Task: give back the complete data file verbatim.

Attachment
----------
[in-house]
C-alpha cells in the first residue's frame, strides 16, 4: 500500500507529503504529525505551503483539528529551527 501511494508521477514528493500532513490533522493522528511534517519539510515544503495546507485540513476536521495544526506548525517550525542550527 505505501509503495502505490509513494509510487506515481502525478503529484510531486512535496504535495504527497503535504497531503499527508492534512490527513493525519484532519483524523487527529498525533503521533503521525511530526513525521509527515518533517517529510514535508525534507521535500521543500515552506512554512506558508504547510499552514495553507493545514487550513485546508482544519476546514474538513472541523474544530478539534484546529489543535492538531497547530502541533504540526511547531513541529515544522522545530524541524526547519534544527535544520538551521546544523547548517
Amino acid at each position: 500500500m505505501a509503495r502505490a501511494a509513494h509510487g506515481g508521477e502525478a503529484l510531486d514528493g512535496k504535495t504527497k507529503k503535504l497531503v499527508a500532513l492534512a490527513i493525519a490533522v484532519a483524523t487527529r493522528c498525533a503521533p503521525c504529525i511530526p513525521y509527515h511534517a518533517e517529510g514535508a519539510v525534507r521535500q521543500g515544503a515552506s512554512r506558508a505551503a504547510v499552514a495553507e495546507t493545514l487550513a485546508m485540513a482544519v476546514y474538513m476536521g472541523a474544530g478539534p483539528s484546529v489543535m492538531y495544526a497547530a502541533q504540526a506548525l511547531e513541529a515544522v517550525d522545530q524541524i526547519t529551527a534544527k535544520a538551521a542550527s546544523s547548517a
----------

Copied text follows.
[in-house]
C-alpha cells in the first residue's frame, strides 16, 4: 500500500507529503504529525505551503483539528529551527 501511494508521477514528493500532513490533522493522528511534517519539510515544503495546507485540513476536521495544526506548525517550525542550527 505505501509503495502505490509513494509510487506515481502525478503529484510531486512535496504535495504527497503535504497531503499527508492534512490527513493525519484532519483524523487527529498525533503521533503521525511530526513525521509527515518533517517529510514535508525534507521535500521543500515552506512554512506558508504547510499552514495553507493545514487550513485546508482544519476546514474538513472541523474544530478539534484546529489543535492538531497547530502541533504540526511547531513541529515544522522545530524541524526547519534544527535544520538551521546544523547548517
Amino acid at each position: 500500500m505505501a509503495r502505490a501511494a509513494h509510487g506515481g508521477e502525478a503529484l510531486d514528493g512535496k504535495t504527497k507529503k503535504l497531503v499527508a500532513l492534512a490527513i493525519a490533522v484532519a483524523t487527529r493522528c498525533a503521533p503521525c504529525i511530526p513525521y509527515h511534517a518533517e517529510g514535508a519539510v525534507r521535500q521543500g515544503a515552506s512554512r506558508a505551503a504547510v499552514a495553507e495546507t493545514l487550513a485546508m485540513a482544519v476546514y474538513m476536521g472541523a474544530g478539534p483539528s484546529v489543535m492538531y495544526a497547530a502541533q504540526a506548525l511547531e513541529a515544522v517550525d522545530q524541524i526547519t529551527a534544527k535544520a538551521a542550527s546544523s547548517a